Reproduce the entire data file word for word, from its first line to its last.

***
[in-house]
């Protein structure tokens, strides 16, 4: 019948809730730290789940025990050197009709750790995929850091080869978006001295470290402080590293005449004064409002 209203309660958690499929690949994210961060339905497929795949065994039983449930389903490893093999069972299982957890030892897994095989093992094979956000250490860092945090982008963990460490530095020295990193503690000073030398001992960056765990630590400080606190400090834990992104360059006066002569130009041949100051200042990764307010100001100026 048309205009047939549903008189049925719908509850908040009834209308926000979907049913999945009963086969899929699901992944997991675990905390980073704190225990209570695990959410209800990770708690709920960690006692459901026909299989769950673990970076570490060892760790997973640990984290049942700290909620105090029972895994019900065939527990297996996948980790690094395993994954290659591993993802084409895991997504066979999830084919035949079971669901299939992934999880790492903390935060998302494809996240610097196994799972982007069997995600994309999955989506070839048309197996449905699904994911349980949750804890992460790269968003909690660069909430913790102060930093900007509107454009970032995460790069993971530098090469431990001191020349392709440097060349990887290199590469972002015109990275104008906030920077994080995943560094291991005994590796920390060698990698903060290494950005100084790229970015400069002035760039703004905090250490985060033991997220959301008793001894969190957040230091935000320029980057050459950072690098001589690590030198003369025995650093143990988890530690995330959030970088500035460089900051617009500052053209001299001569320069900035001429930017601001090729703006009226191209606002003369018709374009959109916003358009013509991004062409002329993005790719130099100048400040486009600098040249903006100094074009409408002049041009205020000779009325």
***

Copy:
[in-house]
């Protein structure tokens, strides 16, 4: 019948809730730290789940025990050197009709750790995929850091080869978006001295470290402080590293005449004064409002 209203309660958690499929690949994210961060339905497929795949065994039983449930389903490893093999069972299982957890030892897994095989093992094979956000250490860092945090982008963990460490530095020295990193503690000073030398001992960056765990630590400080606190400090834990992104360059006066002569130009041949100051200042990764307010100001100026 048309205009047939549903008189049925719908509850908040009834209308926000979907049913999945009963086969899929699901992944997991675990905390980073704190225990209570695990959410209800990770708690709920960690006692459901026909299989769950673990970076570490060892760790997973640990984290049942700290909620105090029972895994019900065939527990297996996948980790690094395993994954290659591993993802084409895991997504066979999830084919035949079971669901299939992934999880790492903390935060998302494809996240610097196994799972982007069997995600994309999955989506070839048309197996449905699904994911349980949750804890992460790269968003909690660069909430913790102060930093900007509107454009970032995460790069993971530098090469431990001191020349392709440097060349990887290199590469972002015109990275104008906030920077994080995943560094291991005994590796920390060698990698903060290494950005100084790229970015400069002035760039703004905090250490985060033991997220959301008793001894969190957040230091935000320029980057050459950072690098001589690590030198003369025995650093143990988890530690995330959030970088500035460089900051617009500052053209001299001569320069900035001429930017601001090729703006009226191209606002003369018709374009959109916003358009013509991004062409002329993005790719130099100048400040486009600098040249903006100094074009409408002049041009205020000779009325």